Behind the Upper East Side Family Migration: Saving Time -- And Sanity

Posted October 1st, 2019 by Leslie Garfield Team

For many New York families, maneuvering between home, school and playdates has become an elaborate game of “time” Tetris: rides to and from school are timed with evening sports practice; weekend soccer games are timed with playdates; and somewhere in the middle, parents might find an hour for the gym.

Increasingly, the Upper East Side becomes the natural epicenter of activity -- just one of the reasons the neighborhood continues to attract families, even in soft markets.

While even trendy areas have seen declines over the past decade, the evergreen Upper East Side has seen a 13% increase in overall home prices over the past decade. When homes are priced right, the neighborhood sees consistent movement, especially among single-family townhouses.

This isn’t a coincidence, says Tom Wexler, a Partner at Leslie Garfield and himself a former Upper East Side homeowner.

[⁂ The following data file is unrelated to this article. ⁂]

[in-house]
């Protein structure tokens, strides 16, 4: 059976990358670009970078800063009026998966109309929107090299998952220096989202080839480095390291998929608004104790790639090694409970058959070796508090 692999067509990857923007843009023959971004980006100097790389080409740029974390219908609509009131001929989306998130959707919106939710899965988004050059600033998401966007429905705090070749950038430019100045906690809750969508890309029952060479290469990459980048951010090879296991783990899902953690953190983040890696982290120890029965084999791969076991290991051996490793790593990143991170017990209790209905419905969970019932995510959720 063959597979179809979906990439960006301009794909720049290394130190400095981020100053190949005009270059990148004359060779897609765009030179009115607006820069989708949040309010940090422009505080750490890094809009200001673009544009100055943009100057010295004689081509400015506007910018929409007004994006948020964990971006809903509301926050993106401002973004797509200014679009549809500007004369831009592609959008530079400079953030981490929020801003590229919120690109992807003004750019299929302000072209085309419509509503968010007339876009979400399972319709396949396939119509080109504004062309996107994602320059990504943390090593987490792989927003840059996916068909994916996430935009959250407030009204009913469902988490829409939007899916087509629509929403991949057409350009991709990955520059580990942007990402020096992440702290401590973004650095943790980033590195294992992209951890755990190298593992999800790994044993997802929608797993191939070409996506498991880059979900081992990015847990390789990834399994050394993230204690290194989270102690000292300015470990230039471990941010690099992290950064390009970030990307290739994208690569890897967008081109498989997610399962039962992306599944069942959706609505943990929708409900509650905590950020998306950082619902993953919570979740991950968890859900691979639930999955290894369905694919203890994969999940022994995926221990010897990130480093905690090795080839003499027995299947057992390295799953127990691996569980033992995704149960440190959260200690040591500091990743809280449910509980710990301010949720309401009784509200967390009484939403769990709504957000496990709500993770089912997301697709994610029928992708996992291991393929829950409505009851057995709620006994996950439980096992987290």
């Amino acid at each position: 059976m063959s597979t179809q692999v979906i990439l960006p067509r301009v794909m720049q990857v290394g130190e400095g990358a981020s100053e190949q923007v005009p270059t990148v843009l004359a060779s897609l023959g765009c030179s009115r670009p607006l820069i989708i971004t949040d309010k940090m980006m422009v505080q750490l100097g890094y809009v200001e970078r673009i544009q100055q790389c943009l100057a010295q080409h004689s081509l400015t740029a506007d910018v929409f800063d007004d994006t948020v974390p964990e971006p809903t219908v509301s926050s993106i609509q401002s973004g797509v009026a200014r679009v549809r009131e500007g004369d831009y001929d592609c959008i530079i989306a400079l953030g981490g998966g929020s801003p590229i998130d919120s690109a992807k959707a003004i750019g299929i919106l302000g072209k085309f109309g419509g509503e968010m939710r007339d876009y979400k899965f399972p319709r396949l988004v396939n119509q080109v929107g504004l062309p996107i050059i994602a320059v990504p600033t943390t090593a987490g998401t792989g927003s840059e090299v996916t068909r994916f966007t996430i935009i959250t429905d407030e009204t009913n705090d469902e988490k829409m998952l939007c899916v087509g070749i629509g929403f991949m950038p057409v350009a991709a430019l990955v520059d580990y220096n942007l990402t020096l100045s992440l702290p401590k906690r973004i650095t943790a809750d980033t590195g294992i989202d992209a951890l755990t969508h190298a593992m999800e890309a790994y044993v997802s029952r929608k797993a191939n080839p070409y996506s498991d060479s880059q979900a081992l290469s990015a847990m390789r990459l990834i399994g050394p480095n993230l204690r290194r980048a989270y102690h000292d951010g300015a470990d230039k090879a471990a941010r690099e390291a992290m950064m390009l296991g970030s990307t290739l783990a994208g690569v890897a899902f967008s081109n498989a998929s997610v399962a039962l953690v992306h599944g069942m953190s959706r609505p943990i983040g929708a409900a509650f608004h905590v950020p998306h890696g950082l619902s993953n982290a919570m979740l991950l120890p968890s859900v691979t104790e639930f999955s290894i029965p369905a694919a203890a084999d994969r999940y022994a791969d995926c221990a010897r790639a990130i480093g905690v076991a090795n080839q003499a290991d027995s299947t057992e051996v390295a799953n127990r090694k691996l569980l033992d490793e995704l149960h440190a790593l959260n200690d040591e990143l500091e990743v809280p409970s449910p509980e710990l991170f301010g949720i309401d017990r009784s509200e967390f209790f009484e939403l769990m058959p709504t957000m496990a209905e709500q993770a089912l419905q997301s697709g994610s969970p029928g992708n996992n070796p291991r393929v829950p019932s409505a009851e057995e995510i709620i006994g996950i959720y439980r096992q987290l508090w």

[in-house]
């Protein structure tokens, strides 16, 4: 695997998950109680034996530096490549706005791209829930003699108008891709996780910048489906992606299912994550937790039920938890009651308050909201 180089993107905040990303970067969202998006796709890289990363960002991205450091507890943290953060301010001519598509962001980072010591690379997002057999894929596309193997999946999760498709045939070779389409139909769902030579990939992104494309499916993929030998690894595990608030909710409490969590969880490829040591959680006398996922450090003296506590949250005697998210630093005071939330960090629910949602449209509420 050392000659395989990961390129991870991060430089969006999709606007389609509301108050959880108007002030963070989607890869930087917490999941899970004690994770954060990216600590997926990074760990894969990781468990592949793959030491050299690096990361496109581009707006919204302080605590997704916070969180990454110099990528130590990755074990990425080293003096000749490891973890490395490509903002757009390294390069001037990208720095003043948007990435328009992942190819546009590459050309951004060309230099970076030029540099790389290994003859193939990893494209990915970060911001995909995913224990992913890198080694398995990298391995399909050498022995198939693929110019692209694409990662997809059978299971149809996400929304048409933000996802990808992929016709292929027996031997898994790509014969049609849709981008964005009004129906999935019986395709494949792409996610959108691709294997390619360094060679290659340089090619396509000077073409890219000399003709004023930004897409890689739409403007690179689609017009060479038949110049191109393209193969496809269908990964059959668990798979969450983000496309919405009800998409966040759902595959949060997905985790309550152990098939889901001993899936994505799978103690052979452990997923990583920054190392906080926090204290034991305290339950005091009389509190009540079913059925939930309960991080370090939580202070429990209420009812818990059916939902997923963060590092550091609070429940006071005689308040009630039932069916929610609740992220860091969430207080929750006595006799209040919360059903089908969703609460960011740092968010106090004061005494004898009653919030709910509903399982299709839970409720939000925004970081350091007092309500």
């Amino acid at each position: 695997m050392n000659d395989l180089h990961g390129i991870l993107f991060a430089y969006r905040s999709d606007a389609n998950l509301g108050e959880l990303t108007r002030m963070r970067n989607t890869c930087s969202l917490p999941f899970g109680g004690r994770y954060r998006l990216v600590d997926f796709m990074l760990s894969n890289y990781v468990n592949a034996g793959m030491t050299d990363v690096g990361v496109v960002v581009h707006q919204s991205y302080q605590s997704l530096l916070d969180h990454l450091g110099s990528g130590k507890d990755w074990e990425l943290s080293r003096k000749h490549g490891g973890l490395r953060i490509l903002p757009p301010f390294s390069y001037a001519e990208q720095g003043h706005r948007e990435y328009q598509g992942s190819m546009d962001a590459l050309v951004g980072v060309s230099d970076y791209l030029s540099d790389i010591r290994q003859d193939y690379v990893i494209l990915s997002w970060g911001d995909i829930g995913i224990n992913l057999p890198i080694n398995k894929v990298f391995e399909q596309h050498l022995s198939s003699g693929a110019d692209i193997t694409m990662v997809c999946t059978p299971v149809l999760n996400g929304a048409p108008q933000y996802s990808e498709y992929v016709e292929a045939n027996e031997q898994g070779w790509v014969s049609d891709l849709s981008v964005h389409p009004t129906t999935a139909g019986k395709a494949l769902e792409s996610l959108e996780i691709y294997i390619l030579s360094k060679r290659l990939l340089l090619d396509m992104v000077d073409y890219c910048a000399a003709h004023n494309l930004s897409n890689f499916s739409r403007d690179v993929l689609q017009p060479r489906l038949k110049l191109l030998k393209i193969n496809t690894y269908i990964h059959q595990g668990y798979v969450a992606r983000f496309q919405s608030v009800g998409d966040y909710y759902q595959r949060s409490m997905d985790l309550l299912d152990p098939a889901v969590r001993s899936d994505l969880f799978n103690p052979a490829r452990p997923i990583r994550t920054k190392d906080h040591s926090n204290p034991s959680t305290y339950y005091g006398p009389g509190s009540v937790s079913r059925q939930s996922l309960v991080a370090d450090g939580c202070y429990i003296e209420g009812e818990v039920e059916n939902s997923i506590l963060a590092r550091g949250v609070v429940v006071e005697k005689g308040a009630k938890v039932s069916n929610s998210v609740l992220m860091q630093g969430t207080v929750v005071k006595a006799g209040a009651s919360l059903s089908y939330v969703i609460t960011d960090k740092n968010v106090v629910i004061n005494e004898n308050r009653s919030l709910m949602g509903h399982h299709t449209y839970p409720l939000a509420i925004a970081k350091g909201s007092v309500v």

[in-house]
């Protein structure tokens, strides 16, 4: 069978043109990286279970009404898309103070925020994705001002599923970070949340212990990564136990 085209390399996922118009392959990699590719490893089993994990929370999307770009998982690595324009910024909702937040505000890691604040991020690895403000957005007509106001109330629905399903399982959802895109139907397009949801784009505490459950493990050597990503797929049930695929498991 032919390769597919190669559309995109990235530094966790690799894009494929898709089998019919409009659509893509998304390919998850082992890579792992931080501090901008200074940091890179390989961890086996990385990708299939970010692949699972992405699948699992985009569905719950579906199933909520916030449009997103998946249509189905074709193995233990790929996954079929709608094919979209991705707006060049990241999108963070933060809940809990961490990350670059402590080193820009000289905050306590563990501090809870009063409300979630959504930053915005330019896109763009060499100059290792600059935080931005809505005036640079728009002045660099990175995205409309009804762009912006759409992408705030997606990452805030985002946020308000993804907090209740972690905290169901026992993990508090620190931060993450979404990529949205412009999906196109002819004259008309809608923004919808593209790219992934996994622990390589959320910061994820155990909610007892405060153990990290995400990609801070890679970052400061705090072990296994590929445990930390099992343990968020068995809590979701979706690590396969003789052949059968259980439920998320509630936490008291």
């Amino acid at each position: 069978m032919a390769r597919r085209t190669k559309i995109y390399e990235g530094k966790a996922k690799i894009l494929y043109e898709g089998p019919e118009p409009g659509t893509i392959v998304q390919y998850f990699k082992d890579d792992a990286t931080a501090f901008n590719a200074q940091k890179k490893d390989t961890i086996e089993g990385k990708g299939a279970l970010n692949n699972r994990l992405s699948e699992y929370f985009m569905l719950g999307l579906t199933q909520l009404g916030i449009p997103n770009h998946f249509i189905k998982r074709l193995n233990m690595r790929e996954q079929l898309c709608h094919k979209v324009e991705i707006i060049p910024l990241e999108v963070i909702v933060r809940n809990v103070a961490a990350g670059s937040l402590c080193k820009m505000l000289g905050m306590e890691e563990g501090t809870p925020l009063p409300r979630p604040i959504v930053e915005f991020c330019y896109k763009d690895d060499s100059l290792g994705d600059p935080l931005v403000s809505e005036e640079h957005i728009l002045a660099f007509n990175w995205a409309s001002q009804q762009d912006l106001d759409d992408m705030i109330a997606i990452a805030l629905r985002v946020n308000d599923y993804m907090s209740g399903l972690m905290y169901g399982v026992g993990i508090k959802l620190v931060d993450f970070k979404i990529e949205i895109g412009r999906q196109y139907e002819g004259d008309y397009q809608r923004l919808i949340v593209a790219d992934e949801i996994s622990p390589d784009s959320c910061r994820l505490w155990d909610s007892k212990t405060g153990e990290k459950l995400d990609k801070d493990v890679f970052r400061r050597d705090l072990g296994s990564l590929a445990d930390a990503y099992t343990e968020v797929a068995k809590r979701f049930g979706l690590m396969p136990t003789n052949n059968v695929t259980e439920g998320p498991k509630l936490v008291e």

“It’s really hard to beat being able to send the kids out the door to school and get them to activities without losing an hour in transit.”

Indeed, for many families who call the neighborhood home, proximity to Central Park, Museum Mile and Michelin-starred restaurants is icing on the cake compared to time-saving sanity.

Add the perks of townhouse life, with big backyards, game rooms, and space to sprawl out as kids get older, and it’s easy to see how the Upper East Side has remained New York’s highest-priced neighborhood.

The 5-story townhouse at 1211 Park Avenue epitomizes these perks with kid-friendly bedrooms (including a basketball hoop and climbing wall), outdoor space, two family dining areas and plenty of room for kids to find their own space as they get older. From its prime address, The Dalton School is a 5-minute walk; the Guggenheim Museum is a 10-minute stroll; and cherished NYC hallmarks like The Corner Bookstore and Sarabeth’s restaurant are steps away. Such is the appeal of the Upper East Side.

Peek into 1211 Park Avenue at the gallery below, and get in touch with Tom Wexler at or 212-448-7474 to view it.